Top 5 Summer Beer Fests On The West Coast

Drink Lists
Share Tweet Submit Pin

The left coast is a beer haven; California, Washington, and Oregon combined have more breweries than any other part of the country. The staggering number of beer makers translates into hundreds of beer events in any given month, ranging from intimate beer dinners to huge beer festivals. If you can’t hit them all, here are five beer summer festivals to get your exploration started.

Seattle International Beerfest

July 10-12
Seattle, WA

Image credit: Flickr / Zach Petersen

Most beer festivals predominantly showcase American beer makers, but at the Seattle International Beerfest attendees can sample beers from more than 200 breweries originating from 14 countries. “International” mostly means North America and Europe (although there are a few outliers), but the lineup is impressive and includes both famous and lesser-known breweries from Austria, Belgium, Canada, the Czech Republic, England, France, Germany, Israel, Japan, the Netherlands, Poland, Scotland, Spain, and, of course, the United States. The three-day, pet-friendly event is held at the Fisher Pavilion in the shadow of the Space Needle. Get tickets online in advance to save some scratch.

The BreastFest Beer Festival

July 18
San Rafael, CA

Image credit: Flickr / Daniel Spiess

Since 2000, Breastfest has proved that beer is not just for bros. Now in its 15th year, the annual event raises money for the Charlotte Maxwell Complementary Clinic, a Northern California non-profit that offers support for low-income women battling cancer. The clinic provides alternative medical treatments such as acupuncture, massage, and Western and Chinese herbs to help alleviate the pain of cancer and its treatments. Sample beers from the best Northern California has to offer, including Bear Republic, Moylan’s, Lost Coast, and Russian River.

Oregon Brewers Festival

July 22-26
Portland, OR

Image credit: Flickr/ Zack Copley

This five-day celebration hosted by the Oregon Brewers Association is one of the longest running and largest beer festivals in the country. Celebrating its 28th year, the event draws more than 85,000 attendees throughout the last full weekend in July. The festival, which is held at Tom McCall Waterfront Park in downtown Portland, is free to attend and features 90 breweries from 15 states. Attendees purchase tokens ($1 each) and a souvenir glass at the event—four tokens gets you a full pint, one token gets you a taste. Organizers limit breweries to one beer each, which means that attendees can sample from a broad swath of the American craft beer landscape.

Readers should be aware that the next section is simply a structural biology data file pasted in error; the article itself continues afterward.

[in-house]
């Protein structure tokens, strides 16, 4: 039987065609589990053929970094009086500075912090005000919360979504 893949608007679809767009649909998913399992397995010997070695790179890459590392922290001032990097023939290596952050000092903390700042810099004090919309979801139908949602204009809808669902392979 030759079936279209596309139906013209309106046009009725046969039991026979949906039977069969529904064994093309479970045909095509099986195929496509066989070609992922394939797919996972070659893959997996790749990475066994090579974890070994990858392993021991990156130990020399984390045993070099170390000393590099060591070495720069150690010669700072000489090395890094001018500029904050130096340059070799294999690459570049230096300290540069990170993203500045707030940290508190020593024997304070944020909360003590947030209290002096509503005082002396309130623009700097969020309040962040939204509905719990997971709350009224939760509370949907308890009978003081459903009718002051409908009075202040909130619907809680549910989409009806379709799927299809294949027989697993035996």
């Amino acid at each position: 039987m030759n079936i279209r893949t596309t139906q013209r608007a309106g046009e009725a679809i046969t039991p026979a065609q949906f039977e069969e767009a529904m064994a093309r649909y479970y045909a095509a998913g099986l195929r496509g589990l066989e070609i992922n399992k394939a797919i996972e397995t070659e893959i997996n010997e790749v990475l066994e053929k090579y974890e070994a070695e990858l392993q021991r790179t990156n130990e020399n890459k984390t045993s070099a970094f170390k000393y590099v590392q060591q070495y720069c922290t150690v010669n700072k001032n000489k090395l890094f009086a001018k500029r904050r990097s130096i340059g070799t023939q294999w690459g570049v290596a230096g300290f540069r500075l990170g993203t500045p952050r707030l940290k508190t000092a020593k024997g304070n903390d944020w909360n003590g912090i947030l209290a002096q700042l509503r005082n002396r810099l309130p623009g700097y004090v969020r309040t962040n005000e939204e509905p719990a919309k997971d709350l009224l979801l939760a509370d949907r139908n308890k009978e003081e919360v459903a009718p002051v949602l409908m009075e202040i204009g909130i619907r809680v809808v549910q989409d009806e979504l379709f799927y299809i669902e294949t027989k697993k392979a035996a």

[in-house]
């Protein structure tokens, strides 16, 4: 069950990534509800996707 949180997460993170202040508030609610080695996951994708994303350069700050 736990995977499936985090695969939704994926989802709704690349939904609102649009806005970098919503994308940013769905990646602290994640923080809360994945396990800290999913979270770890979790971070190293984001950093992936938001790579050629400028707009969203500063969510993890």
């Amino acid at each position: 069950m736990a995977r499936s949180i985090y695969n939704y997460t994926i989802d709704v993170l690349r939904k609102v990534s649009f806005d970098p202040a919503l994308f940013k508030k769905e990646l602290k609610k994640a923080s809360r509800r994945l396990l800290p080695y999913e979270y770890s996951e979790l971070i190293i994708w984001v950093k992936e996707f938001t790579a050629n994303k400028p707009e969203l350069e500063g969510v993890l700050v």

Stone Nineteenth Anniversary Celebration and Invitational Beer Festival

August 14-15
San Marcos, CA

Image credit: Flickr / Steven Depolo

To celebrate nearly two decades of brewing, one of Southern California’s oldest breweries will take over three levels of Cal State San Marcos’ campus for a massive party and charitable fundraiser. Stone’s anniversary events have raised nearly $2 million and counting for charities. In addition to the release of the Stone 19th Anniversary Ale, expect other rare Stone beers (about half on cask), as well as beers handpicked from more than 60 of the best American breweries. Go Friday night for the Brewers Reception or hit one of two sessions on Saturday. Feeling hardcore? Spring for the Saturday All Access Pass, which enables entry to both sessions, as well as exclusive access to the Rare Beer section with more than 50 limited release beers.

The Little Woody Barrel-Aged Beer, Cider, and Whiskey Festival

September 4-5
Bend, OR

Image credit: Wikipedia

Before the age of stainless steel, all beers were aged in oak barrels, imparting a woody flavor into the brew. Bend, Oregon’s Little Woody festival celebrates that heritage with beers and ciders aged in new oak as well as spent wine and spirit barrels. Try oak-aged drinks from 15 of the Northwest’s top producers or sample ryes or bourbons from several small-batch American distillers. The event benefits the Des Chutes Historical Museum, which houses the tasting in Bend’s first modern school building.